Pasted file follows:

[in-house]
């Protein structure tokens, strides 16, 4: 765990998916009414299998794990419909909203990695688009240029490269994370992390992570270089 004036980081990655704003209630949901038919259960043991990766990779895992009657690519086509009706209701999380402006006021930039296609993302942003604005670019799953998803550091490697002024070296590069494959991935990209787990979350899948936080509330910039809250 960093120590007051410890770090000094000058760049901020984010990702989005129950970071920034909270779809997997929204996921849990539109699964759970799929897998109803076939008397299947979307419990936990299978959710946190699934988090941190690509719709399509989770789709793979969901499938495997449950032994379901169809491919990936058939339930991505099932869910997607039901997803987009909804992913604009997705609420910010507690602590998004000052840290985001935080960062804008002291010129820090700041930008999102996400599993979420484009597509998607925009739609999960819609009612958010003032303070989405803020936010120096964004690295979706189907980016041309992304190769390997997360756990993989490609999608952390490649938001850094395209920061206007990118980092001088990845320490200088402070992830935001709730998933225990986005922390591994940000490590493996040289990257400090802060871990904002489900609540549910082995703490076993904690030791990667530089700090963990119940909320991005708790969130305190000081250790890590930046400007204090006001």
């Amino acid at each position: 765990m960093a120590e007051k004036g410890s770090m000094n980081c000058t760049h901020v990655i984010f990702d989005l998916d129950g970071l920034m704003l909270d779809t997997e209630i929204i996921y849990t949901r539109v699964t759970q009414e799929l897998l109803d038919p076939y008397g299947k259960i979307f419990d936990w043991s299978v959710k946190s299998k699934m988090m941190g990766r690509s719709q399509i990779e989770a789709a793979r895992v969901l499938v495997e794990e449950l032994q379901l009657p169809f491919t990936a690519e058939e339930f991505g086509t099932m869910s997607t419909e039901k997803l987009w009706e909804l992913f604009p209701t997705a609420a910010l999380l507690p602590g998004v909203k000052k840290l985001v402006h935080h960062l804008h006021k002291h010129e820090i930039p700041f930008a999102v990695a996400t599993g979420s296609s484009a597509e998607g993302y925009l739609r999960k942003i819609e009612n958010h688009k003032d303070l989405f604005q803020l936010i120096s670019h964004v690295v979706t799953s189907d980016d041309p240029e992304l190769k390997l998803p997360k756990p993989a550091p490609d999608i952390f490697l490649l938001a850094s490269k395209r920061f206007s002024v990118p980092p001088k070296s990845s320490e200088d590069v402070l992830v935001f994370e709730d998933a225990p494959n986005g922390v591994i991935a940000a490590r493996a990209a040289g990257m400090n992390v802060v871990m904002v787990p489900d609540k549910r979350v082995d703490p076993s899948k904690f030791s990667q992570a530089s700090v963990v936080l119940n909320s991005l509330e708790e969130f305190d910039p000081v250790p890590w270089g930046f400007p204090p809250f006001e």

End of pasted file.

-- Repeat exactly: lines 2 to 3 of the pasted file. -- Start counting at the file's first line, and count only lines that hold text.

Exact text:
């Protein structure tokens, strides 16, 4: 765990998916009414299998794990419909909203990695688009240029490269994370992390992570270089 004036980081990655704003209630949901038919259960043991990766990779895992009657690519086509009706209701999380402006006021930039296609993302942003604005670019799953998803550091490697002024070296590069494959991935990209787990979350899948936080509330910039809250 960093120590007051410890770090000094000058760049901020984010990702989005129950970071920034909270779809997997929204996921849990539109699964759970799929897998109803076939008397299947979307419990936990299978959710946190699934988090941190690509719709399509989770789709793979969901499938495997449950032994379901169809491919990936058939339930991505099932869910997607039901997803987009909804992913604009997705609420910010507690602590998004000052840290985001935080960062804008002291010129820090700041930008999102996400599993979420484009597509998607925009739609999960819609009612958010003032303070989405803020936010120096964004690295979706189907980016041309992304190769390997997360756990993989490609999608952390490649938001850094395209920061206007990118980092001088990845320490200088402070992830935001709730998933225990986005922390591994940000490590493996040289990257400090802060871990904002489900609540549910082995703490076993904690030791990667530089700090963990119940909320991005708790969130305190000081250790890590930046400007204090006001």
């Amino acid at each position: 765990m960093a120590e007051k004036g410890s770090m000094n980081c000058t760049h901020v990655i984010f990702d989005l998916d129950g970071l920034m704003l909270d779809t997997e209630i929204i996921y849990t949901r539109v699964t759970q009414e799929l897998l109803d038919p076939y008397g299947k259960i979307f419990d936990w043991s299978v959710k946190s299998k699934m988090m941190g990766r690509s719709q399509i990779e989770a789709a793979r895992v969901l499938v495997e794990e449950l032994q379901l009657p169809f491919t990936a690519e058939e339930f991505g086509t099932m869910s997607t419909e039901k997803l987009w009706e909804l992913f604009p209701t997705a609420a910010l999380l507690p602590g998004v909203k000052k840290l985001v402006h935080h960062l804008h006021k002291h010129e820090i930039p700041f930008a999102v990695a996400t599993g979420s296609s484009a597509e998607g993302y925009l739609r999960k942003i819609e009612n958010h688009k003032d303070l989405f604005q803020l936010i120096s670019h964004v690295v979706t799953s189907d980016d041309p240029e992304l190769k390997l998803p997360k756990p993989a550091p490609d999608i952390f490697l490649l938001a850094s490269k395209r920061f206007s002024v990118p980092p001088k070296s990845s320490e200088d590069v402070l992830v935001f994370e709730d998933a225990p494959n986005g922390v591994i991935a940000a490590r493996a990209a040289g990257m400090n992390v802060v871990m904002v787990p489900d609540k549910r979350v082995d703490p076993s899948k904690f030791s990667q992570a530089s700090v963990v936080l119940n909320s991005l509330e708790e969130f305190d910039p000081v250790p890590w270089g930046f400007p204090p809250f006001e």